Carthicks Unfairy Tales #BookReview

Carthick's Unfairy Tales

I thought this majestic horse was a befitting backdrop for fairy tales.

Book Title: Carthick’s Unfairy Tales
Author: TF Carthick

I’d seen this one on social media and the title seemed intriguing. Then Shantala from ShanayaTales recommended it and the link was right there waiting for me and so here I am with the review.

Carthick’s Unfairy Tales takes seven well-loved fairy tales of our childhood and turns them on their head. Cinderella, Princess and the Frog, Goldilocks, Jack and the Beanstalk, Pied Piper of Hamelin, Rumpelstiltskin and Hansel and Gretel get a complete makeover in this short story collection.

You know the story, right? But this is a whole new interpretation, a different point of view, one that blurs the boundaries of good and bad.

So we have a Cinderella who isn’t as sweet a girl as we thought her to be and Rumpelstiltskin isn’t a nasty old goblin after all. A princess doesn’t go weak in the knees when her frog turns into a prince while the prince may not be good and kind and chivalrous.

I enjoyed figuring out who would be the narrator in each of the stories and the different point of view gave a fresh perspective.

The language is simplistic but you get bits of interesting life philosophy thrown in. Sample this one from Goldilocks and the Three Bears:

You have to try everything. You need to poke your nose everywhere. Isn’t that what being human is all about? You call it intelligence, curiosity, spirit of enterprise and other fancy names. But the fact remains that you are nothing but nosy busybodies. 

If I had to pick a favourite, it would be Rumplestillskin. It kept me hooked and the end took me by surprise/shock. That’s all I’ll say to keep the review spoiler free.

Last Thought: If you’re looking for something sweet and sappy, this one is not for you. However, if it’s the unusual and unexpected you’re after, even dark and twisted maybe, give it read.

Advertisements

Eleanor Oliphant is Completely Fine – #BookReview

Eleanor Oliphant-2

Book Title: Eleanor Oliphant is Completely Fine
Author: Gail Honeyman

When one receives two recommendations for the same book on the same day and then is urged on by a few others, one’s will-power really stands no chance. I am only human after all. That’s how I found myself heading over to Amazon and clicking ‘Buy now’ on Eleanor Oliphant is Completely Fine. Four days later, it has been delivered and read.

The story

The book tells the story of Eleanor Oliphant (obviously) a thirty year old woman. She is a quaint character, dry and friendless, who leads a simple life, with few interests and no ambition. She has no friends and doesn’t miss having them either.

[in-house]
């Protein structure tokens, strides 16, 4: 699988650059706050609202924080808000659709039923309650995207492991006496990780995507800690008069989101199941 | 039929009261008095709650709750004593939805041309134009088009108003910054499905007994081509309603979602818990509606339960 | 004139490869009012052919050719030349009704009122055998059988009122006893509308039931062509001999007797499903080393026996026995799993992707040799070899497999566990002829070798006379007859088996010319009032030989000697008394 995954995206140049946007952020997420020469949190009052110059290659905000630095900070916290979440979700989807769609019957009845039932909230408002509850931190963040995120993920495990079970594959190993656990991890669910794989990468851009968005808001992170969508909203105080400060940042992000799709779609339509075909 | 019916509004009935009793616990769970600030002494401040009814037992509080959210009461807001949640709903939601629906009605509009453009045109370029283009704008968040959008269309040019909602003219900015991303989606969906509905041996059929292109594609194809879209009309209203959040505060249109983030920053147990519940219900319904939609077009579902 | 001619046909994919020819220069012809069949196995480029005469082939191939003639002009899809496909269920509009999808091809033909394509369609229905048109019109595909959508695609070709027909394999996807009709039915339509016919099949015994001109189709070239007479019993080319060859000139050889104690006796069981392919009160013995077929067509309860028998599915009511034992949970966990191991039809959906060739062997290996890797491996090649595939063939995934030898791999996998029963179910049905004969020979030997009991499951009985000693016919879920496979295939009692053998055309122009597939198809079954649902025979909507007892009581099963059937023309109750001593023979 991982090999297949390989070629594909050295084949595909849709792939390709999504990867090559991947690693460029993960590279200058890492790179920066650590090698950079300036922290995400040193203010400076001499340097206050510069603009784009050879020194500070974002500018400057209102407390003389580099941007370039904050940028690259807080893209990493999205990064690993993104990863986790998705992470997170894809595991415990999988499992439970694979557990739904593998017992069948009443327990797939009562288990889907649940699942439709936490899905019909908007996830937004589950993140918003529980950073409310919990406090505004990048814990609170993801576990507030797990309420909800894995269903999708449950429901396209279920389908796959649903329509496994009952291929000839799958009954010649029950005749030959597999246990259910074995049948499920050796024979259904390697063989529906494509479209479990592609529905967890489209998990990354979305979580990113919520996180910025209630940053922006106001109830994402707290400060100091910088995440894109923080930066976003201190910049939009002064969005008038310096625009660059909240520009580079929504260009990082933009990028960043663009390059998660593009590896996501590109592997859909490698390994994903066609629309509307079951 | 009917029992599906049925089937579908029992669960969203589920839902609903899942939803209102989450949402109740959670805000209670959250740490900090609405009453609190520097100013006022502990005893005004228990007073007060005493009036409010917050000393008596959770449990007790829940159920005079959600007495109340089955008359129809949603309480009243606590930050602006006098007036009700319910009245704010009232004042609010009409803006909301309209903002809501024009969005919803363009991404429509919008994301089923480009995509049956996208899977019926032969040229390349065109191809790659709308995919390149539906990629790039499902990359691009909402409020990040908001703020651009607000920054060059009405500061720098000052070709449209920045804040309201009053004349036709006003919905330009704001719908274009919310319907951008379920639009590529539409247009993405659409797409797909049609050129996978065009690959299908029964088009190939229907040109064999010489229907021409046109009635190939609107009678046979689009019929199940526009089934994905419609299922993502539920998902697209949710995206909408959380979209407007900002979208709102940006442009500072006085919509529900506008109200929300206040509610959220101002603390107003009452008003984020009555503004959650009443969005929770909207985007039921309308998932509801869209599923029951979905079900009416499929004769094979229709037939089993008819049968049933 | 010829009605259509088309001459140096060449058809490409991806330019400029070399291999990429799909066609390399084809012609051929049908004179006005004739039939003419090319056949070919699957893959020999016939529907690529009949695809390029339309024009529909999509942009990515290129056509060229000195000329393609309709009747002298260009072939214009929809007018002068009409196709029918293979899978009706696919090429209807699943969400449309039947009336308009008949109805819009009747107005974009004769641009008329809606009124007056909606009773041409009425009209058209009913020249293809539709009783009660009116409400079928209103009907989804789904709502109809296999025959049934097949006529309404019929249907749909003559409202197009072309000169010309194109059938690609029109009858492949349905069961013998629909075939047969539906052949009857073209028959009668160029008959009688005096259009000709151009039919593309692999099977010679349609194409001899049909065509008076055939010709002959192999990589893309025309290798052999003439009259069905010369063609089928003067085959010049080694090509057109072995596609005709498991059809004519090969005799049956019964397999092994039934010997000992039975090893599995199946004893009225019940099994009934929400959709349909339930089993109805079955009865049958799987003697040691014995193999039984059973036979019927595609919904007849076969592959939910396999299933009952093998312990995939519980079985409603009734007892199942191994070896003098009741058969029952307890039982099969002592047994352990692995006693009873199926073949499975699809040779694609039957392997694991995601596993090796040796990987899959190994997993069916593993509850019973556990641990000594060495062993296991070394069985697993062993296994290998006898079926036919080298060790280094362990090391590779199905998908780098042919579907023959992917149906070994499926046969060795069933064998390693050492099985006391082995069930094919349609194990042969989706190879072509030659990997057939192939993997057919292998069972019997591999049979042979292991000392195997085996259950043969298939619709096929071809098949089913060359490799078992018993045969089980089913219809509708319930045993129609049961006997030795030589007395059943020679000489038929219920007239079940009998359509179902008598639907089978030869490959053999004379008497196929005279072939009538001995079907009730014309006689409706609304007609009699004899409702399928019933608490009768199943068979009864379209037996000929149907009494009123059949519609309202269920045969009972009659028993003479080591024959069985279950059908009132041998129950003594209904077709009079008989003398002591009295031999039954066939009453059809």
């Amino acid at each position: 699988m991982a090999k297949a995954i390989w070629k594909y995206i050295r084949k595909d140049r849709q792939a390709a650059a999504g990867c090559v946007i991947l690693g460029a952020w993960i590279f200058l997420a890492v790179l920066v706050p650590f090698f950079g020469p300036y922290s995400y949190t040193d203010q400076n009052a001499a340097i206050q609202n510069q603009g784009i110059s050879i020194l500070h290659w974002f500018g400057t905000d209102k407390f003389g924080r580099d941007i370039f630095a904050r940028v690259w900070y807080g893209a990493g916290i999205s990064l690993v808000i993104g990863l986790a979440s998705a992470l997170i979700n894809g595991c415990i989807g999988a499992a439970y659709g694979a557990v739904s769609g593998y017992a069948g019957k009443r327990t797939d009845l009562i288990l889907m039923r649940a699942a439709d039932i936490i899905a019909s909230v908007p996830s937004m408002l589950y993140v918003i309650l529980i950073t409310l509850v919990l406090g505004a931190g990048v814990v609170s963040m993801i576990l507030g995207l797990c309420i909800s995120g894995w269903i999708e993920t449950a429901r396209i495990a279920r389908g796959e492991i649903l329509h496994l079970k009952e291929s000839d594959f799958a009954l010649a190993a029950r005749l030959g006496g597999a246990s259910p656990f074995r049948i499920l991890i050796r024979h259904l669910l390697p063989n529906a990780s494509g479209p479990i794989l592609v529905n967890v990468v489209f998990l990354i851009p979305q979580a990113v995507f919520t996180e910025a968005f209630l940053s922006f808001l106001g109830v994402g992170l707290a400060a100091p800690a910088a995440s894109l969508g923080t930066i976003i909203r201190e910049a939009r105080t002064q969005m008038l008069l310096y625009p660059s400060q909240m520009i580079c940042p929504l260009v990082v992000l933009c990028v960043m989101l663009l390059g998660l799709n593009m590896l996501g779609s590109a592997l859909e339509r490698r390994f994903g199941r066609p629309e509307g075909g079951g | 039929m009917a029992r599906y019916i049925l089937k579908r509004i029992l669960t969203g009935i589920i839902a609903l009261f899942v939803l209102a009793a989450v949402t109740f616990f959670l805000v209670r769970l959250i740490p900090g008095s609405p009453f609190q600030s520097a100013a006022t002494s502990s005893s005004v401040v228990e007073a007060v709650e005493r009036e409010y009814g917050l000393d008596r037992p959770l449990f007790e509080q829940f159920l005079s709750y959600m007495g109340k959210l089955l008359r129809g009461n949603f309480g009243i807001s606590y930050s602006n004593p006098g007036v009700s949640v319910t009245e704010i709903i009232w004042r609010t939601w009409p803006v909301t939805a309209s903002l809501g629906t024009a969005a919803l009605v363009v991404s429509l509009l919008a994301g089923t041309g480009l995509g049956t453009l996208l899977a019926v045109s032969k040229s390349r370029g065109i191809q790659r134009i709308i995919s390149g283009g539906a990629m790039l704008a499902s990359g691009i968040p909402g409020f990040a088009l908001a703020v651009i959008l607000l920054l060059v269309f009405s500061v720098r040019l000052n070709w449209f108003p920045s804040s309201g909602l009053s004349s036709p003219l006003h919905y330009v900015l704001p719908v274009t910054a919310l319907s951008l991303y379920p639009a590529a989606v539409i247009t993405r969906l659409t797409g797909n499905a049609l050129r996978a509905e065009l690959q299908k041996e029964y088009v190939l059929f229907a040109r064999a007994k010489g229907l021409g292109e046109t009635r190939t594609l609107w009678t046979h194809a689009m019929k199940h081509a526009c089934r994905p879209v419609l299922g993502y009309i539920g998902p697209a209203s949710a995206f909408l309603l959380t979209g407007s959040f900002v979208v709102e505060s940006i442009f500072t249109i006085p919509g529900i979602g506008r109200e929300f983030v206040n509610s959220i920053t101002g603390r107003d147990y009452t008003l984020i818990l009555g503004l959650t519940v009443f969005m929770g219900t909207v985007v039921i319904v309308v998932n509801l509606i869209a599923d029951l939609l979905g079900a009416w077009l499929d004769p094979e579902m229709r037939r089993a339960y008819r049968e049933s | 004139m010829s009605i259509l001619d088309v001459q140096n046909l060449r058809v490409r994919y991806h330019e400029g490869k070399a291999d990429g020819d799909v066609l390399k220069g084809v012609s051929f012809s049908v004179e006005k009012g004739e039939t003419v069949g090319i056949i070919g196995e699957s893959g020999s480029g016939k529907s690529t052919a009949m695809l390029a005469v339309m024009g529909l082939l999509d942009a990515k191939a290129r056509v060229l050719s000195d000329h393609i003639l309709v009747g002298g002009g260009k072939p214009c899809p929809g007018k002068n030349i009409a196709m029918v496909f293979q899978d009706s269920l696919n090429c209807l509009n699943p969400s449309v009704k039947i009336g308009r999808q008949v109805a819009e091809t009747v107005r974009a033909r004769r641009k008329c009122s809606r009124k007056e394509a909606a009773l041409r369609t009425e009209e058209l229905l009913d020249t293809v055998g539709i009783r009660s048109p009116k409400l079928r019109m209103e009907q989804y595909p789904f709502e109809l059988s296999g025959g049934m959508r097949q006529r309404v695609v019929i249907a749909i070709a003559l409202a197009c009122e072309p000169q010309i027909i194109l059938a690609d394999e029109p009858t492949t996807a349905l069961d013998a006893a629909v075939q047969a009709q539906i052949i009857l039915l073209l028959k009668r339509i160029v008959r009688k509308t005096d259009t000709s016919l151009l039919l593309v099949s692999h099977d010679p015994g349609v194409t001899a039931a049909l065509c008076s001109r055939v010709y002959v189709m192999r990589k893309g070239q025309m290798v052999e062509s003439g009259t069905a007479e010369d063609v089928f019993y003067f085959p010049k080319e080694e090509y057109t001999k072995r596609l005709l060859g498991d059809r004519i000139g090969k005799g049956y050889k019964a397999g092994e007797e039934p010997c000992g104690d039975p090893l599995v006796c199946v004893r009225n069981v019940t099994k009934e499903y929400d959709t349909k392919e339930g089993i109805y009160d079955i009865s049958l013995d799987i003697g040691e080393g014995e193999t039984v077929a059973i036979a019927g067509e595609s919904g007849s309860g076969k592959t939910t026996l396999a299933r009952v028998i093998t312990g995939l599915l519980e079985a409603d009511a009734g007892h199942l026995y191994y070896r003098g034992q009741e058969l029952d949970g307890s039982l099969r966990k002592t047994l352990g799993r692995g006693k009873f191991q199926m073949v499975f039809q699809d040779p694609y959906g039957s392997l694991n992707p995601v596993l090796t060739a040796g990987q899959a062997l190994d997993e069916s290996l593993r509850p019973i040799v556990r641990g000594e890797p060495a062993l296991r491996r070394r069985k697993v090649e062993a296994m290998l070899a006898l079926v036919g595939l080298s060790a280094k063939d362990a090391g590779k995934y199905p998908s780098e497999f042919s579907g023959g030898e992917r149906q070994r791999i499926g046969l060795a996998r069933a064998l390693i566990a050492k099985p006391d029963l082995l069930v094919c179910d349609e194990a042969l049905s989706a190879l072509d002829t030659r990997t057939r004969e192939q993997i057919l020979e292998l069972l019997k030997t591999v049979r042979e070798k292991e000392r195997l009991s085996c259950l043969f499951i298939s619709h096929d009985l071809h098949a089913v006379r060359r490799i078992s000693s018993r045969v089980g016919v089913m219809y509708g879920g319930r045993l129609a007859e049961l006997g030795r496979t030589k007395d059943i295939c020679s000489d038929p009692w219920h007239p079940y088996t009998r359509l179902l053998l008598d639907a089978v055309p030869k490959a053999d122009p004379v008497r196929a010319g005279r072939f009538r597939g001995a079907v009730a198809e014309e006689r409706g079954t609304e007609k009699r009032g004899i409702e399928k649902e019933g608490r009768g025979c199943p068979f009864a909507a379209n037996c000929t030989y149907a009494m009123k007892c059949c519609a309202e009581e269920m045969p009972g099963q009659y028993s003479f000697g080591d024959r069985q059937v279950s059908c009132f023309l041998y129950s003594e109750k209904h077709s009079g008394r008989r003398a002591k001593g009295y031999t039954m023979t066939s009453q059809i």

She has a mysterious, perhaps dark, past, moving from foster homes to juvenile shelters, never staying at one place for too long, never forming relationships. All she seems to have are weekly phone conversations with her ‘mummy’ who is in some kind of prison and continues to have a strong hold on Eleanor’s life.

She works at an office – the one she joined right after college, and has been there for nine years. She is aware that she is the subject for gossip and ridicule and doesn’t quite mind it, even laughing at the jokes cracked at her expense.

Then one day she gets caught up (rather reluctantly) in rescuing an old man who has collapsed on the street. That’s how her life begins to change, one bit at a time.

What I loved

I didn’t warm up to Eleanor through the first few pages. But then she isn’t a loveable character, definitely not one you can love at first sight.

She improves immensely over the pages. I grew to love her quirky sense of humour. Her world view is endearing – she finds the entire world strange even while the world thinks she is the strange one. The matter-of-fact way in which she accepts her exclusion is at once funny and sad. I loved how she accepts her looks despite the scar on her face.

Initially, I found it odd how judgemental she was. She judged everyone, all the time, without even being aware of it. She judged them for the way they behaved, the way they ate or conducted themselves as also the way they dressed and looked. Which is why it was gratifying to watch her grow out of that mindset, one that had been fostered in the early years of her life. It was wonderful to watch her find her own voice, which was gentler, kinder, more considerate.